Oregon's Jeff Merkley was among 19 senators who voted against Jerome Powell's nomination to a second four-year term as chairman of the Federal Reserve Board, which oversees the nation's central banking system.
But Powell was confirmed by a vote of 80-19 on Thursday, May 12. Oregon's Ron Wyden, a Democrat who leads the tax-writing Finance Committee, voted with the majority.
Most of the dissenters (13) were Republicans. Merkley was one of five Democrats to vote no, along with Vermont's Bernie Sanders, an independent who sides with Democrats.
Going back to the mid-1950s, only one Fed chair, Janet Yellen, has been denied a second term. President Donald Trump chose to appoint Powell in 2018 to succeed Yellen, who was President Joe Biden's choice to become U.S. Treasury secretary in 2021. Biden reappointed Powell as Fed chair.
Merkley also opposed a second term for Ben Bernanke in 2010, but President Barack Obama reappointed Bernanke and the Senate confirmed him. Yellen became Fed vice chairwoman that year, and chairwoman four years later.
Merkley's statement after the vote:
"The Federal Reserve holds an important responsibility to safeguard our financial system and seize opportunities to build a stronger economic future. Jerome Powell failed to earn my vote for a second term as Federal Reserve chair because he's failed to take climate change seriously as an economic threat or to ensure giant financial institutions are not loading up on risk.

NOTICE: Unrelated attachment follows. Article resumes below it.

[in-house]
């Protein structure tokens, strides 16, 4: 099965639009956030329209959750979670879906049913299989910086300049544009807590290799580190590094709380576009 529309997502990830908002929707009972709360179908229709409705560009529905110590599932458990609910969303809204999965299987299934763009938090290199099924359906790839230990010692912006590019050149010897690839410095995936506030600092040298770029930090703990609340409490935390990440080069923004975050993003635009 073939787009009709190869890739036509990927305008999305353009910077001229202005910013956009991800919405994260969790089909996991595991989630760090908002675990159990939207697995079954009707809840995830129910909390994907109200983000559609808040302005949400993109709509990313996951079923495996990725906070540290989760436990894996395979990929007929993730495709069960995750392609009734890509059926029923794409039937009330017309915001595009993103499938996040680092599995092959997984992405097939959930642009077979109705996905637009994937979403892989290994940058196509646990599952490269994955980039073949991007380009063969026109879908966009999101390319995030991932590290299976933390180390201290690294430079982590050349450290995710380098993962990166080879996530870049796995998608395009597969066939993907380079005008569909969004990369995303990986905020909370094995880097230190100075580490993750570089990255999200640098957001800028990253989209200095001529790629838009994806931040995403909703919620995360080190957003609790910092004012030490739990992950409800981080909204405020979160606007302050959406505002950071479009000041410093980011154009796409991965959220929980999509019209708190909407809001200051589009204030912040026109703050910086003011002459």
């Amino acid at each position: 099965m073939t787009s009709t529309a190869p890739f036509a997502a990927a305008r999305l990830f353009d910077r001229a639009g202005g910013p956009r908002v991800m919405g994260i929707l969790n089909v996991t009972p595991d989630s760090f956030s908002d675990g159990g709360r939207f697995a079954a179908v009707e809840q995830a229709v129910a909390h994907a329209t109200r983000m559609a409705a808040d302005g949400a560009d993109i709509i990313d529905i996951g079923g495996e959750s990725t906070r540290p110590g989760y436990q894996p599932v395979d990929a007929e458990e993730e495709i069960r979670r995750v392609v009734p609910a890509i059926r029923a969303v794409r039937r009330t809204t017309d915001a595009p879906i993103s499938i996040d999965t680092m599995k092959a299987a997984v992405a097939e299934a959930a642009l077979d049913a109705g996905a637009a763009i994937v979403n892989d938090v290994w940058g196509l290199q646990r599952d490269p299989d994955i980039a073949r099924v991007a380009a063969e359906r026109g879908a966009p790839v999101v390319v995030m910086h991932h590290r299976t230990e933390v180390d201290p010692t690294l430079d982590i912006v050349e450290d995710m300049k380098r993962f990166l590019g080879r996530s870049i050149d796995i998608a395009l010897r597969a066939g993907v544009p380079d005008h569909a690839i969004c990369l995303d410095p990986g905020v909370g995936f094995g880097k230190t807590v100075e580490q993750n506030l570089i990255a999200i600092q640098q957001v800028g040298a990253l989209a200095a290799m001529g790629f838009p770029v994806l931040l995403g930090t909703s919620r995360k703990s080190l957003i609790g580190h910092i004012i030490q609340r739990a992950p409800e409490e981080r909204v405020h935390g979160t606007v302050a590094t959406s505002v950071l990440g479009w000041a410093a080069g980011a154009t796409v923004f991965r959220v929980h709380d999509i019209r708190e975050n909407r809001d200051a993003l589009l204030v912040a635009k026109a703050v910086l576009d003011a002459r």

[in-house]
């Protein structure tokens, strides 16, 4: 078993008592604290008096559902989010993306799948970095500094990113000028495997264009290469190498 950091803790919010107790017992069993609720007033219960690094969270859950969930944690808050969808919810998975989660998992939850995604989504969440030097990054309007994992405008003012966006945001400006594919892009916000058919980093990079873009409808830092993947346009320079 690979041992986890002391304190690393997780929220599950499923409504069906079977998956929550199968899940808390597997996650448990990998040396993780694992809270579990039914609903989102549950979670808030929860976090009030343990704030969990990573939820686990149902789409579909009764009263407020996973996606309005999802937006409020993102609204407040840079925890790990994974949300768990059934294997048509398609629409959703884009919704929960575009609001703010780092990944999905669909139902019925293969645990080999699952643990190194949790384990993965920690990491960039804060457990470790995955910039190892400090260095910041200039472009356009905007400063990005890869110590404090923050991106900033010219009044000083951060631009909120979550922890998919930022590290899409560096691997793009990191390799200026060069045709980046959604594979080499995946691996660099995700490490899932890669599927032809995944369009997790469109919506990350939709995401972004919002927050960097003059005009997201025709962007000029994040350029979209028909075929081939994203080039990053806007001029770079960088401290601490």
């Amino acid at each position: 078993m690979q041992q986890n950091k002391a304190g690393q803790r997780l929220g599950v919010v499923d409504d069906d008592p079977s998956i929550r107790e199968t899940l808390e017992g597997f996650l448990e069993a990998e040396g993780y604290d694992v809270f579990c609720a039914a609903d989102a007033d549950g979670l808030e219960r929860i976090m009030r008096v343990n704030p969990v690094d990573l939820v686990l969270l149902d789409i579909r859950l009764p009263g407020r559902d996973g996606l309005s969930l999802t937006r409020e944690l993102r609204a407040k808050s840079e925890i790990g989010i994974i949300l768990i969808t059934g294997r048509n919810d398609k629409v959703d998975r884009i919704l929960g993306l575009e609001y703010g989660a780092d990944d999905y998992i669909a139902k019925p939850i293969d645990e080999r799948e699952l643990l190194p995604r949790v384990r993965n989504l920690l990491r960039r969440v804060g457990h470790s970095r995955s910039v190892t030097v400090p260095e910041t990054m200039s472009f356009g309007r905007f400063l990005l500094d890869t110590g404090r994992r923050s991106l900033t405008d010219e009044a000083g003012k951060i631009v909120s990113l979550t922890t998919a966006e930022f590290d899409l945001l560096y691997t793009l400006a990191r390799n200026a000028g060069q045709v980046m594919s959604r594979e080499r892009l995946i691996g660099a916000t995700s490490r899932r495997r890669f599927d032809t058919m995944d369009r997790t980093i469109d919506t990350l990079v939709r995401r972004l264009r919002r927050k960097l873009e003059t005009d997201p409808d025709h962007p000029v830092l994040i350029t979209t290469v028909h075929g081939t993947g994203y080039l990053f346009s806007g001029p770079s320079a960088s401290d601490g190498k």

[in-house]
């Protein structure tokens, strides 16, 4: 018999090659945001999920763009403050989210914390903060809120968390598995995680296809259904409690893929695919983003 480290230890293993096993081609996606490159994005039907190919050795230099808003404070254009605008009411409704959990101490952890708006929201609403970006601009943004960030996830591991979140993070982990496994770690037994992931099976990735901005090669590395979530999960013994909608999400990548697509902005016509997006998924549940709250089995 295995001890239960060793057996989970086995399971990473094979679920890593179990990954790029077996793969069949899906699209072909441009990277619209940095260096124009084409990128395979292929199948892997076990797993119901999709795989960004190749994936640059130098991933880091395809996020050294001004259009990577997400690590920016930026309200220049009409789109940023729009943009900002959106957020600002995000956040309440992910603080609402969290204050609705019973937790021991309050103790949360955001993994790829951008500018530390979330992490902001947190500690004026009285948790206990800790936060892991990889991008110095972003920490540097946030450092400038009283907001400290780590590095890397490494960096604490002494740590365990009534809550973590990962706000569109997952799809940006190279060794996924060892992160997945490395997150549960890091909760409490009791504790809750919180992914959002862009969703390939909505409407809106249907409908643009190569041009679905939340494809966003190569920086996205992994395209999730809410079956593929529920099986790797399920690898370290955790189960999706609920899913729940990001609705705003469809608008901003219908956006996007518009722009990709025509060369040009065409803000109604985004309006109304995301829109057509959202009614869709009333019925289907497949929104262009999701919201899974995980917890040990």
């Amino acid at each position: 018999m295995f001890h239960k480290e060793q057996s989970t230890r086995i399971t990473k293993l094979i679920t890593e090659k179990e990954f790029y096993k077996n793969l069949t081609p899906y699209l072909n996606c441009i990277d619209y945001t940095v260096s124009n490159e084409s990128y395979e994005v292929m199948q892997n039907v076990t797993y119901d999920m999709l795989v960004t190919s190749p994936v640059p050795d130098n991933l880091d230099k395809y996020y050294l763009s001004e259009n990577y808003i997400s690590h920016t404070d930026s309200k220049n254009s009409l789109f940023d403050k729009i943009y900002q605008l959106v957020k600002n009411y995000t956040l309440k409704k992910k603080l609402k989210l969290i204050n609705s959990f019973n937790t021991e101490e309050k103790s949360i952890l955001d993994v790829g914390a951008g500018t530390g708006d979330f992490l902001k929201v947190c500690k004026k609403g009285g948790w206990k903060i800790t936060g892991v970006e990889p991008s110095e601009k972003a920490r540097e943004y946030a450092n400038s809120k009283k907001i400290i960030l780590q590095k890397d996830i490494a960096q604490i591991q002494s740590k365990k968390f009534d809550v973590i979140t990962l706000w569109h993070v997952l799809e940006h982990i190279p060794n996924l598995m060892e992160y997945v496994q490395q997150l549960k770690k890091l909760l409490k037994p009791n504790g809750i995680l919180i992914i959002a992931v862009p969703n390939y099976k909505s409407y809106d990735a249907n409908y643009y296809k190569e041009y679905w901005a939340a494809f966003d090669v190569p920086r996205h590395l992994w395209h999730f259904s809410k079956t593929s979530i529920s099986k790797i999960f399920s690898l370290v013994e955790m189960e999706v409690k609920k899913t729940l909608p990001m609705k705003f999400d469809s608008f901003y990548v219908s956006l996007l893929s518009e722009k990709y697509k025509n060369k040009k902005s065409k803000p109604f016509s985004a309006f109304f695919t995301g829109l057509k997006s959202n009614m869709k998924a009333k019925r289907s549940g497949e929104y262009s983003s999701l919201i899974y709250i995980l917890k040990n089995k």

"Climate change is an urgent and systemic economic threat. Tackling climate change requires all levels of government, from the local level to the highest levels of the federal and international governments. During his tenure, Chair Powell resisted calls for the Fed to use its tools, and during a hearing this year he said, 'We are not and we don't seek to be climate policymakers.' This is not good enough. We need a Fed chair who understands the risks that climate chaos poses to our economy and who is prepared to take this head-on by giving regulators the tools they need to ensure we have a strong economic future.
"I'm also disturbed that under Chairman Powell, the Federal Reserve weakened guardrails that were supposed to protect Americans from the Wall Street Casino, including weakening the Volcker Rule. I wrote the Volcker Rule to prevent banks from engaging in the highest-risk investments that brought about the 2008 economic crash.
"Our economy has been through some big transitions in the last 15 years that have bolstered the wealthy but battered most Americans. We are continuing to face new and evolving economic challenges American families can't afford another pummeling. We need a chair who we can count on to prioritize an economy that serves the American people now and into the future, not one designed simply to enrich big investors and corporate executives."
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